We launched on the 14th of October what we call eRepublik V1 (our public version) as opposed to eRepublik beta (that was invite only) on the 14th of October.
This was a very hard pre-launch and so was our public launch on the 21st of October. Things are just starting to get back to a manageable level (ie: the 21 people in the team get to sleep 6 hours instead of 3 hours per night), so I can write a few lines about it to share some of the stuff that happened and some learnings.
The first learning is that I agree with my co-founder George, we launched V1 to soon but it was the right thing to do.
I won´t go into the reason of why it was the right thing to do and all the other very good things that we did because I’m of the school that you learn more from your mistakes so I guess its more useful to share those.
eRepublik beta had been going just under one year (since we launched a simpler version of it on November 20th 2007) and although we had kept it “invite only” to manage its growth, it quickly had become much bigger than we expected. eRepublik beta wasn’t really built to scale, since it was a simple prototype to get a proof of concept, gather feedback from the community for what the fist step of the real product V1 should be like and start building the new world.
Just to throw a few stats, we had 35,000 citizens that visited the site daily with their inventory of virtual goods and a history of achievement and actions going back months, over 3500 companies, 13,000 newspapers and over 150,000 pages of content created by the community in the beta.
All of that had to be transferred to a new platform seamlessly. Needless to say we had more than a few hick ups in the transfer with many users loosing part of their inventory temporarily along the way. We also had many bugs we had not spotted or thought we had fixed in the testing phase that appeared when we opened up V1 to the 35,000 citizens. This, along with server fine tuning issues that meant that the site performed poorly for a few days made for a few hairy moments, where again most of the team was to use my favourite expression, “running around like headless chickens” just to fix stuff.
Now for those of you of have been involved in Internet start ups for a while, you know all of this is pretty normal and that although it’s possible to minimize the above issues it is virtually impossible to completely avoid them.
The thing is I believe that no matter how much planning you do, the shit is always going to hit the fan and then it’s a question of how quickly and efficiently you can clean it up.
But it’s a little more complicated when you are dealing with a community, as we are with eRepublik and there are clearly a few things that we underestimated or could have done better.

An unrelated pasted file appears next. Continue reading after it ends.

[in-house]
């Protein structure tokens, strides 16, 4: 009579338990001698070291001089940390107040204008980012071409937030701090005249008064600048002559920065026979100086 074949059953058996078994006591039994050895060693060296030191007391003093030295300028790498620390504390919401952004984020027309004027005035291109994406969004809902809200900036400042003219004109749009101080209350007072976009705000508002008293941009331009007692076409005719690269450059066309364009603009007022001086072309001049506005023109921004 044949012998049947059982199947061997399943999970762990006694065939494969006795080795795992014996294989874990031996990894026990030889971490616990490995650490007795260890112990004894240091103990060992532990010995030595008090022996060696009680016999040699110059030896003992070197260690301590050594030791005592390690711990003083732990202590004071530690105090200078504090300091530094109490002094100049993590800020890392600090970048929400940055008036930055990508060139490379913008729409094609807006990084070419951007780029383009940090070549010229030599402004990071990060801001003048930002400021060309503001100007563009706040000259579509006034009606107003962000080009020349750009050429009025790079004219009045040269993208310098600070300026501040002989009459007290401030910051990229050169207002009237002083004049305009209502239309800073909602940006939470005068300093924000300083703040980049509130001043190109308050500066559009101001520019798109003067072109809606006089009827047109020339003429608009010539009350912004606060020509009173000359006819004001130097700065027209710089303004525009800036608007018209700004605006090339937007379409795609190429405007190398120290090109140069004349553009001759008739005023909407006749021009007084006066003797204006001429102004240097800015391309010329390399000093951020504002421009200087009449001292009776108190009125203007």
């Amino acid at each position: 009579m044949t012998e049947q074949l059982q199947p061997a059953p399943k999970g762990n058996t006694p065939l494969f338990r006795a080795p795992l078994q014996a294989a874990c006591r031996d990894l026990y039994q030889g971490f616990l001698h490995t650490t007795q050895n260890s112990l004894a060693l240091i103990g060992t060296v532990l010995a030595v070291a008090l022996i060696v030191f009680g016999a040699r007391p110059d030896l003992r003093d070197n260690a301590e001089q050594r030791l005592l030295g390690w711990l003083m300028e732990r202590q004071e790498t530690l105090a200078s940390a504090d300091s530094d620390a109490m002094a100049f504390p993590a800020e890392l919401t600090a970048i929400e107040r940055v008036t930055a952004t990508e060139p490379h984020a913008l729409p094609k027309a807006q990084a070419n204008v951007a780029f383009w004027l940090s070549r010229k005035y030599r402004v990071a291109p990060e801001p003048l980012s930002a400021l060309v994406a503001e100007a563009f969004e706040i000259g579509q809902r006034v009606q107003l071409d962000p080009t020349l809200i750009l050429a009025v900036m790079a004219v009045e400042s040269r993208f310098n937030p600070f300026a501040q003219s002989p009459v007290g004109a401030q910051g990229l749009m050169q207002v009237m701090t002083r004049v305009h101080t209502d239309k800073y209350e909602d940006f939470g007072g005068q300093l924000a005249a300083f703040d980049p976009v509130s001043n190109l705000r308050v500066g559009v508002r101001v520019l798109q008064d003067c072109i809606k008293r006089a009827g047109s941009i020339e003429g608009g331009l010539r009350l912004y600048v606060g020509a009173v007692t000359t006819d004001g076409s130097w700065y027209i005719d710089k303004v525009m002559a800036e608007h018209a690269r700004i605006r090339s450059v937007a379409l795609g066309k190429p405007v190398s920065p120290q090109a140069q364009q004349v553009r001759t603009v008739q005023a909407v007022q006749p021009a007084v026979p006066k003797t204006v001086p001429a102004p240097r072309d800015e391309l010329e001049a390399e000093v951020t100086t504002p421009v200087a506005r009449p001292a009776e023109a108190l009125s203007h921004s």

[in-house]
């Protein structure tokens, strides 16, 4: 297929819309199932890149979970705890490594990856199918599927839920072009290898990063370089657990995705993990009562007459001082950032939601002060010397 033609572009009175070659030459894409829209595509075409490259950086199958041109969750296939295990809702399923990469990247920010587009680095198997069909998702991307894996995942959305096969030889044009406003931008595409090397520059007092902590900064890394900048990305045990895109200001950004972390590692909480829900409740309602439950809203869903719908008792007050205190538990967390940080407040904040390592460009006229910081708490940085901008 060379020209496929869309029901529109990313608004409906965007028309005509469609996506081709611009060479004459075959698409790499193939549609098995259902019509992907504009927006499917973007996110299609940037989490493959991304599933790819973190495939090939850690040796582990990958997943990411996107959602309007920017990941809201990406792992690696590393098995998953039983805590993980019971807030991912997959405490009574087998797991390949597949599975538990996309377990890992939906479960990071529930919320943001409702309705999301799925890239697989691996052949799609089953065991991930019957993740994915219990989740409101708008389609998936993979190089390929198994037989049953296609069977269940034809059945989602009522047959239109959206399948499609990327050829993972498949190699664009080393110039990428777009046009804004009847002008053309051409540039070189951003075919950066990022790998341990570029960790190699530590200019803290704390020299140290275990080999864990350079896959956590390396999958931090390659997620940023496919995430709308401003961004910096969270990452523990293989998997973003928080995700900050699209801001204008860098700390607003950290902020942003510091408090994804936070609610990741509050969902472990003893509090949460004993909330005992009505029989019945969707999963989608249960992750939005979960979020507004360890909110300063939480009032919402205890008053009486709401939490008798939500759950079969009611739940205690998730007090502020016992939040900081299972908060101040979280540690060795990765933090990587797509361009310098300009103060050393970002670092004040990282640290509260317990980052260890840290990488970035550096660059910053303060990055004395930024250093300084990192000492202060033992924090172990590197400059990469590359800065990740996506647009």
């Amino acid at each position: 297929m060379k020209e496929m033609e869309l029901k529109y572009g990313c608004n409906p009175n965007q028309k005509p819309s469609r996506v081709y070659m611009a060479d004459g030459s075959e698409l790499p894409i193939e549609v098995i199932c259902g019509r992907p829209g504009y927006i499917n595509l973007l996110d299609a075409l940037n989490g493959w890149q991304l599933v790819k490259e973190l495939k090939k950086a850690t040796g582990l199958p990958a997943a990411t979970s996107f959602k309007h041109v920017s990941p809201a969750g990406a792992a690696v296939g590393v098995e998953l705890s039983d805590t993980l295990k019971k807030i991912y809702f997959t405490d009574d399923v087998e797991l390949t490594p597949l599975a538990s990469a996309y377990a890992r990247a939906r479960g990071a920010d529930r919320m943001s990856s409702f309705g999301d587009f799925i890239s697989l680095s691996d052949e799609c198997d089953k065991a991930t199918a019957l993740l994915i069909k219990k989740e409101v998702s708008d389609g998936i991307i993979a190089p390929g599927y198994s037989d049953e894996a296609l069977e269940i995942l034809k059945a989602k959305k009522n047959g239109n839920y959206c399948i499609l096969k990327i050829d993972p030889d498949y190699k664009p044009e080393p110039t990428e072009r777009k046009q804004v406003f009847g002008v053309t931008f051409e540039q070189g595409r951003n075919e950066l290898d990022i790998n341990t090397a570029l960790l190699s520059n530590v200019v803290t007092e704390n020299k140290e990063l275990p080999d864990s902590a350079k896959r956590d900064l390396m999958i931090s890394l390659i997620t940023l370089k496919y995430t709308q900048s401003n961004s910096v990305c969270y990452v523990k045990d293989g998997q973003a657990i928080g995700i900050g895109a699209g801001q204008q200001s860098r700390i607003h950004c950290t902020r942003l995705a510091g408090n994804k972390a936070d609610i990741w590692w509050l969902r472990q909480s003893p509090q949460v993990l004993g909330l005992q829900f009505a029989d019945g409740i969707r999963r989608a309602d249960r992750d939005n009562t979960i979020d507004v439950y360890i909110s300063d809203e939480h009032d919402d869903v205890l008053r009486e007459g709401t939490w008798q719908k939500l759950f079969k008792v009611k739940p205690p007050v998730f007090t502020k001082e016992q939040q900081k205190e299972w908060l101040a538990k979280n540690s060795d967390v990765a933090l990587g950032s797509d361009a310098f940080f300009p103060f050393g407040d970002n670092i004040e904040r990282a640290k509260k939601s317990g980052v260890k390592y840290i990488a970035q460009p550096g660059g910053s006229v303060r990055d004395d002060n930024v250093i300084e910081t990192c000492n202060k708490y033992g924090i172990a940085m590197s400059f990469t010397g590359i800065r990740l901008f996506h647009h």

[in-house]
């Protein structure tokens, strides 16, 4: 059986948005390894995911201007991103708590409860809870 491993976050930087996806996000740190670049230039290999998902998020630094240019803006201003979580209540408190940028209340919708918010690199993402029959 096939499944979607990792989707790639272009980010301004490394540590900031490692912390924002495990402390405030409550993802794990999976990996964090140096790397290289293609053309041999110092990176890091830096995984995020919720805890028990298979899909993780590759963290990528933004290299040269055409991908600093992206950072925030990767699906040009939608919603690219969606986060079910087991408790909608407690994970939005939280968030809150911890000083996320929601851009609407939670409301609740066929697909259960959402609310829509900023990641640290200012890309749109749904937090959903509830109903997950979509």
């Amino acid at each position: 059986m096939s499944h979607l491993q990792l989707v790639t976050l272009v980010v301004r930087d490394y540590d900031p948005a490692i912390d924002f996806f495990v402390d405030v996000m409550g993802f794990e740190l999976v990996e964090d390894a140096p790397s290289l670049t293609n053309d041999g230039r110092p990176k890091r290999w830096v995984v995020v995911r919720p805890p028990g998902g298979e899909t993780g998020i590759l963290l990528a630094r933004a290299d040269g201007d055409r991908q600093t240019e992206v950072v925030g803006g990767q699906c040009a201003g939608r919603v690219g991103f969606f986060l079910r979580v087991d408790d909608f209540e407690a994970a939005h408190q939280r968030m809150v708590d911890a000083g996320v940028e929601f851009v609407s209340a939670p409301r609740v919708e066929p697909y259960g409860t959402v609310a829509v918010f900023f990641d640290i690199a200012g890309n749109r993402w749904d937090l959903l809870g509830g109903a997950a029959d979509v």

1) We should have communicated more: We really value our community, we know how important all the citizens are. We are building this new world for them and with them. We are providing the vision, concept, basic tools and functionality of eRepublik, but they are the ones creating the content and showing us what stuff they want and in many cases how to improve the game. In certain cases with external sites or our upcoming API, eRepublik citizens are even building themselves improvements to the game. So what we did is, 2 months before the launch we started telling them what was going to be in V1 so they could prepare. One week before the pre-launch we let 100 citizens from the community test V1 for final de-bugging and extra feedback. A lot of the 100 people in the test phase wanted us to change major things there and then and delay the pre-launch.
a. With our testers: Our first mistake was that we did not explain to testers well enough why it wasn´t possible to delay the pre-launch. We were to busy fixing and correcting things based on their feedback. It wasn’t possible to delay it, because we actually needed to get V1 out so the team could concentrate 100% on improving it, rather than manage 2 sites at the same time (V1 and Beta). Plus we had other external pressures I can´t talk about here.
b. With enough resources: When we did pre-launch and the problems 100 people can find became the problems that 35,000 people can find, we went into fixing overdrive. This was the right thing to do and I want to thank again the team for all the sleepless nights. The community saw how quickly we were fixing things and the direct feedback we got was priceless, a normal game would have probably needed months of testing to gather the information we gathered in days. But we waited to much time before acknowledging the community feedback in a coherent manner and letting them know exactly what we were doing and fixing. As a result many citizens made it very clear they were unhappy with that. When you do such a major shift one should expect that there will be a crisis and a crisis communication plan with the appropriate resources is therefore in order. We are now communicating with the community on a daily basis about the transition and things are much better, still we should have started earlier and planned this better.
2) We underestimated how attached the community was to the eRepublik beta version: V1 had to be a big step from beta technically and functionality wise. It didn’t necessarily have to be from a design and UI perspective. In order to prepare for the mobile version “anywhere any device” and accommodate some of the necessary new feature we did need to make a few major changes and in the process broke a few rules we shouldn’t have.
a. Fact there is nothing better than live fine tuning doesn’t mean you can do away with focus groups: Our main design objective was to make V1 easier to understand and simpler in appearance (although in reality there is a lot more stuff hidden under the hood). I know it will be much better when we fine tune it and we did the right thing medium to long term. We had 10 months of fine tuning with beta so clearly our first throw of V1 wasn’t going to be as good from day 1. Still more use of focus groups would have helped iron out some UI and design issues that we should not have had in pre-launch, although that is always a trade off with time.